So, while mindful eating isn’t a silver bullet for better health, it’s interesting to see dietary guidelines in many countries start to recognise how we eat, as well as what we eat is important to wellbeing. While other countries like Israel don’t label it “mindful eating”, their dietary guidelines place emphasis on the social elements of eating, due to the positive effects on both food selection and mental health.  With the dietary guidelines in Australia currently under review, we may see the next version include guidance on how to eat mindfully.

How can food companies encourage mindful eating?


  1. Provide simple and practical portion guidance
  • Guidance on portion sizes is important, particularly with snack foods. As consumers are snacking more frequently, it’s important to help them understand what a recommended serve is and then to provide advice on how to enjoy it mindfully so they don’t reach for yet another serve.
  • Example: Mondelez launched their Snack Mindfully program with a goal of having a Snack Mindfully portion icon on all packs, for all snacks, globally by 2025 along with consumer and health professional education and communications. Their consumer website has great practical tips backed by good evidence like minimise distractions, notice the textures, chew thoroughly and finish one bite before starting the next.


2. Hero mindful eating moments

  • Illustrating mindful eating or snacking in integrated communications showing people savouring the food or snack, in the moment. Think, sharing a snack or meal with friends or colleagues around a table instead of a person eating solo at a computer or in front of the tv.
  • Example: Tea companies like Lipton have typically championed the mindful moment, but there’s an opportunity for other brands and categories to hero taking a moment to really enjoy food and savour it.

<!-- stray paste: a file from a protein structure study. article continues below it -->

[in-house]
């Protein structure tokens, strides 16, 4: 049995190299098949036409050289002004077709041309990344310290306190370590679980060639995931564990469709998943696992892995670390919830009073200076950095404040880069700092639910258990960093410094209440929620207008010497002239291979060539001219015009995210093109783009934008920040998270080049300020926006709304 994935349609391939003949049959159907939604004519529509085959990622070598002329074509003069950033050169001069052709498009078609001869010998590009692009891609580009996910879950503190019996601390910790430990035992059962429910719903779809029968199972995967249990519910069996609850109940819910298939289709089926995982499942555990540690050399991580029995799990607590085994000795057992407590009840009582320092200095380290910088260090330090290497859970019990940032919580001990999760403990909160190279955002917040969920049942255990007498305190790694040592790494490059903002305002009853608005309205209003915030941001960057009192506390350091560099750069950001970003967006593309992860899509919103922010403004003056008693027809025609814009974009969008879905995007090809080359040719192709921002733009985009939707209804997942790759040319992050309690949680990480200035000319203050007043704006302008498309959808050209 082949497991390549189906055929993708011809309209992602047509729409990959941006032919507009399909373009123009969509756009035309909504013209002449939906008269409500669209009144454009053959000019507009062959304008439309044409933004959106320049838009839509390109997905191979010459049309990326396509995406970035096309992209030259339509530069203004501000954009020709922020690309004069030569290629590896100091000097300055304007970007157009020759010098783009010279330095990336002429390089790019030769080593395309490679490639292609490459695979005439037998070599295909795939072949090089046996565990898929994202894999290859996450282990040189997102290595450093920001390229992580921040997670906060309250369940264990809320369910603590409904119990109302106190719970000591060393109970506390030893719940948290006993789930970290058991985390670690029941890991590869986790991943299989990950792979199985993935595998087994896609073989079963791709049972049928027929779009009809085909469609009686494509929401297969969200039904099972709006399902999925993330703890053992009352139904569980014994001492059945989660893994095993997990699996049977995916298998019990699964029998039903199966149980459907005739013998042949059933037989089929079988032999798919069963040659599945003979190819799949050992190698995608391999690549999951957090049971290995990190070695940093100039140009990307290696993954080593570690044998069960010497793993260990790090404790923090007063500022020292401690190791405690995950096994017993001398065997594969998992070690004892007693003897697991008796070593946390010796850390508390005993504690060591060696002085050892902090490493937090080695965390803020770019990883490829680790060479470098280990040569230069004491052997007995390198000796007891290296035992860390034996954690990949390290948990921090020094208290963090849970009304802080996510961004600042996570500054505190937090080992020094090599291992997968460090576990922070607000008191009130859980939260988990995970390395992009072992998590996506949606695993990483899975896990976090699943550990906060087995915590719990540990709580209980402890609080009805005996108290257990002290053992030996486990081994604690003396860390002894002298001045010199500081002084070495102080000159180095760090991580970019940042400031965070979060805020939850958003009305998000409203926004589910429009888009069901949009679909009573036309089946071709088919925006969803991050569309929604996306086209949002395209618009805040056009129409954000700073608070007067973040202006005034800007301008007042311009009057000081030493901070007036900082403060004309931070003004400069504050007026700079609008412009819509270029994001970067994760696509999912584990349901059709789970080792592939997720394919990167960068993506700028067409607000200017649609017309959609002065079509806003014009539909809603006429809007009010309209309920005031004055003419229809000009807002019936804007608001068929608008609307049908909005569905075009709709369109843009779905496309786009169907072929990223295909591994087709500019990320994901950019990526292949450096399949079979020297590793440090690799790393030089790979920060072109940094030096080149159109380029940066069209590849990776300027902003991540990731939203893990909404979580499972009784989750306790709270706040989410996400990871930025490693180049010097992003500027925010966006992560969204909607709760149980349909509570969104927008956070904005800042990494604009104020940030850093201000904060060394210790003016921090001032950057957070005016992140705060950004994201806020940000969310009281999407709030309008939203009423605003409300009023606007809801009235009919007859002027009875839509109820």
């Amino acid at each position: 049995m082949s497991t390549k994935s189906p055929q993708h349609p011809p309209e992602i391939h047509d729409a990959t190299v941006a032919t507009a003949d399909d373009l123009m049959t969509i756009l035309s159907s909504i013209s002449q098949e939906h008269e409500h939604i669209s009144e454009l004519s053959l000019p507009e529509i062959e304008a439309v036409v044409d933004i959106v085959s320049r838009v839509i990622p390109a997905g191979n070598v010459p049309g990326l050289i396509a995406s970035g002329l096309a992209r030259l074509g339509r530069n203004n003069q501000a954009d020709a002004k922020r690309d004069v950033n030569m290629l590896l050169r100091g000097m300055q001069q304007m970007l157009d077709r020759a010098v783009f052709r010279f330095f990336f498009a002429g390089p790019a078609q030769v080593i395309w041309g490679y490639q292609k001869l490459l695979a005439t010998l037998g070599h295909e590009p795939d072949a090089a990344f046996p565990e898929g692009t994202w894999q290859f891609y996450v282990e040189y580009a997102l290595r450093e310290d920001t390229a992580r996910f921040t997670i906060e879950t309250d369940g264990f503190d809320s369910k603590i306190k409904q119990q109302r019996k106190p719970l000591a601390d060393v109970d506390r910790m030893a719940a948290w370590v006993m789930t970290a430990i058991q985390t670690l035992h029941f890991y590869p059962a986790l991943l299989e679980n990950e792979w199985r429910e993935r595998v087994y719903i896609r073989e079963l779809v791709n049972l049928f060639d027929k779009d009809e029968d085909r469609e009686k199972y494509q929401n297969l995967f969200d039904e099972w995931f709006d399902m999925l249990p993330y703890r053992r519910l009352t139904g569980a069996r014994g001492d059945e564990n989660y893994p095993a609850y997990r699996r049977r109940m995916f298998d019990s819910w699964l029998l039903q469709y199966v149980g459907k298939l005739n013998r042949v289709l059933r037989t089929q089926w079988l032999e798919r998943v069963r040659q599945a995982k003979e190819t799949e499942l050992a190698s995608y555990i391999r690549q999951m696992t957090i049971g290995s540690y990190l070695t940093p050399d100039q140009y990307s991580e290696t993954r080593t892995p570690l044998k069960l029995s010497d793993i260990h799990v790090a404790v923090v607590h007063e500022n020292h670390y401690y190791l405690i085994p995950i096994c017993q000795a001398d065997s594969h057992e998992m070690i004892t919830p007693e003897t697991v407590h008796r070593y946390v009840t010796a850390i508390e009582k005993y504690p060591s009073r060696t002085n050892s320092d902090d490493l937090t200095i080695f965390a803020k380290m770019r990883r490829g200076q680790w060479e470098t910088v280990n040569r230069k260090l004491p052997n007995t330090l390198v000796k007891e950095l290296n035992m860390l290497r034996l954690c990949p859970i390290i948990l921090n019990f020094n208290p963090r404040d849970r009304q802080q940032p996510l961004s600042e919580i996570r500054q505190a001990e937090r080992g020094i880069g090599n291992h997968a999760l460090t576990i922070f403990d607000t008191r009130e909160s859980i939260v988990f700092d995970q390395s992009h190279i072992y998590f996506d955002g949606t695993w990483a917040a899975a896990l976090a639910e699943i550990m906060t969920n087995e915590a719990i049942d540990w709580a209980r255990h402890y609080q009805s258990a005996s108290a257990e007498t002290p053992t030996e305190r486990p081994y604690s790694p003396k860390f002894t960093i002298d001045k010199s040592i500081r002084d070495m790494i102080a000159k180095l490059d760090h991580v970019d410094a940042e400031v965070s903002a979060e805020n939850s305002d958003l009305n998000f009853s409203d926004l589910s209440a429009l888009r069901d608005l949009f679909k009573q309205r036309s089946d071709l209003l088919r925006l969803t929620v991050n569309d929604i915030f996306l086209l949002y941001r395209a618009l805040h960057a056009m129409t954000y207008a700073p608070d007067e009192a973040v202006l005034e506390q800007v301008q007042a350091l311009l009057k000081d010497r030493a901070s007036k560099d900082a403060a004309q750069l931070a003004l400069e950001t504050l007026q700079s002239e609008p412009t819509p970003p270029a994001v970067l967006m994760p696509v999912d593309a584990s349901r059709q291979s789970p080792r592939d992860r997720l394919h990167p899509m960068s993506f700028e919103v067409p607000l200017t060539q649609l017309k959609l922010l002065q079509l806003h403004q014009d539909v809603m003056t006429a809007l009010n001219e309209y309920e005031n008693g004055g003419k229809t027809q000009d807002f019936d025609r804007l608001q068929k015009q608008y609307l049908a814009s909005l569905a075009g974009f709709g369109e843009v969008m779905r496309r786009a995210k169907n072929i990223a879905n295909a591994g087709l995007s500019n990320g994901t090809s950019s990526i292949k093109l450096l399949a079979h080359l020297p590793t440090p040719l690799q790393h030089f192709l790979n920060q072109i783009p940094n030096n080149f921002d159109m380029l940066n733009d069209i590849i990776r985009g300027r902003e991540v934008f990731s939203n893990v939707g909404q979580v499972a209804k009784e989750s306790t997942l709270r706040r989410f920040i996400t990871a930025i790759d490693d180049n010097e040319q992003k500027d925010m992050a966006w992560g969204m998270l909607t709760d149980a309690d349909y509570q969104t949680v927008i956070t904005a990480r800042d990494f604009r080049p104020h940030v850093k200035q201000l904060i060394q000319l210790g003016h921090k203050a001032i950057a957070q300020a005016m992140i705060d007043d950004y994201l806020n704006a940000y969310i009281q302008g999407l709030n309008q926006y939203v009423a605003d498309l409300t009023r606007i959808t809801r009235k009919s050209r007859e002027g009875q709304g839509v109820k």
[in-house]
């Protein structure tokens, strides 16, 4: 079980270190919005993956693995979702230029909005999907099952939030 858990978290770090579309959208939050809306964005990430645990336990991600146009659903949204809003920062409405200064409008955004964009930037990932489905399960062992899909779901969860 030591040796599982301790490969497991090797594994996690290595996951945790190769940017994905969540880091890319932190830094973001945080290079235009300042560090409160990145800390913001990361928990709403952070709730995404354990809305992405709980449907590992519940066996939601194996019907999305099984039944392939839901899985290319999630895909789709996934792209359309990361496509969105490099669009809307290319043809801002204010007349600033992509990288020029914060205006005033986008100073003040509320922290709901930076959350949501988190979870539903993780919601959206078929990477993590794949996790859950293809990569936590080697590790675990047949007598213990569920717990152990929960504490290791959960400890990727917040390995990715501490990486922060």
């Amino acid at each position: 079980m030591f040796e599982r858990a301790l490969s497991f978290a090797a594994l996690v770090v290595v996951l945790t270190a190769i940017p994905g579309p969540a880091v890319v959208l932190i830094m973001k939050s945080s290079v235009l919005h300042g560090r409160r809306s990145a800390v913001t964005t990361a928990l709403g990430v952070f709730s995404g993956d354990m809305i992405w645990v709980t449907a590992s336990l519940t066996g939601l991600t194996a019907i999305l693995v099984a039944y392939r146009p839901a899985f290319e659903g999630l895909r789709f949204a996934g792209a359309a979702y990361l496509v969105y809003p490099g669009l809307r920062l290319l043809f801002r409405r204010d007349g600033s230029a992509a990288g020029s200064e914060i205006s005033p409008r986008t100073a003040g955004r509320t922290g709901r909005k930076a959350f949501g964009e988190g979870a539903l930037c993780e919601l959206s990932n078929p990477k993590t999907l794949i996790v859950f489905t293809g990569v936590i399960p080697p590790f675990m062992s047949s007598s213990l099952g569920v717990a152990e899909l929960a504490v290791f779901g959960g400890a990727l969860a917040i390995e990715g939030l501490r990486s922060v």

1. Inspire more home cooking
  • The revival in home cooking seen in 2020 is likely to continue into 2021, and this is good news for mindful eating – the simple act of making your own food increases the joy and appreciation of food.
  • There are plenty of ways brands can encourage this healthy behaviour, through content like simple, healthy recipes or modern twists on family favourites or through new product innovation with short-cuts like sauces that unlock the barriers to home cooking.
  • Example: Retailer Harris Farm has responded to the popularity in home cooking, with offerings like pizza kits available for delivery. Providing this easy solution to households allows time-strapped consumers to enjoy cooking and reap the mindful benefits, as opposed to resorting to a take-away pizza on the couch.

[i] Jordan, C. H., Wang, W., Donatoni, L., & Meier, B. P. (2014). Mindful eating: Trait and state mindfulness predict healthier eating behavior. Personality and Individual Differences, 68, 107–111. https://doi.org/10.1016/j.paid.2014.04.013

[ii] Dalen, Smith, Shelley, Sloan, Leahigh, & Begay, 2010

[iii] Katterman, Kleinman, Hood, Nackers, & Corsica, 2014

[iv] Zeidan F., Johnson S. K., Diamond B. J., David Z., Goolkasian P. (2010). Mindfulness meditation improves cognition: Evidence of brief mental training. Consciousness and Cognition, 19, 597-605.

[v] Warren, J., Smith, N., & Ashwell, M. (2017). A structured literature review on the role of mindfulness, mindful eating and intuitive eating in changing eating behaviours: Effectiveness and associated potential mechanisms. Nutrition Research Reviews, 30(2), 272-283. doi:10.1017/S095442241700015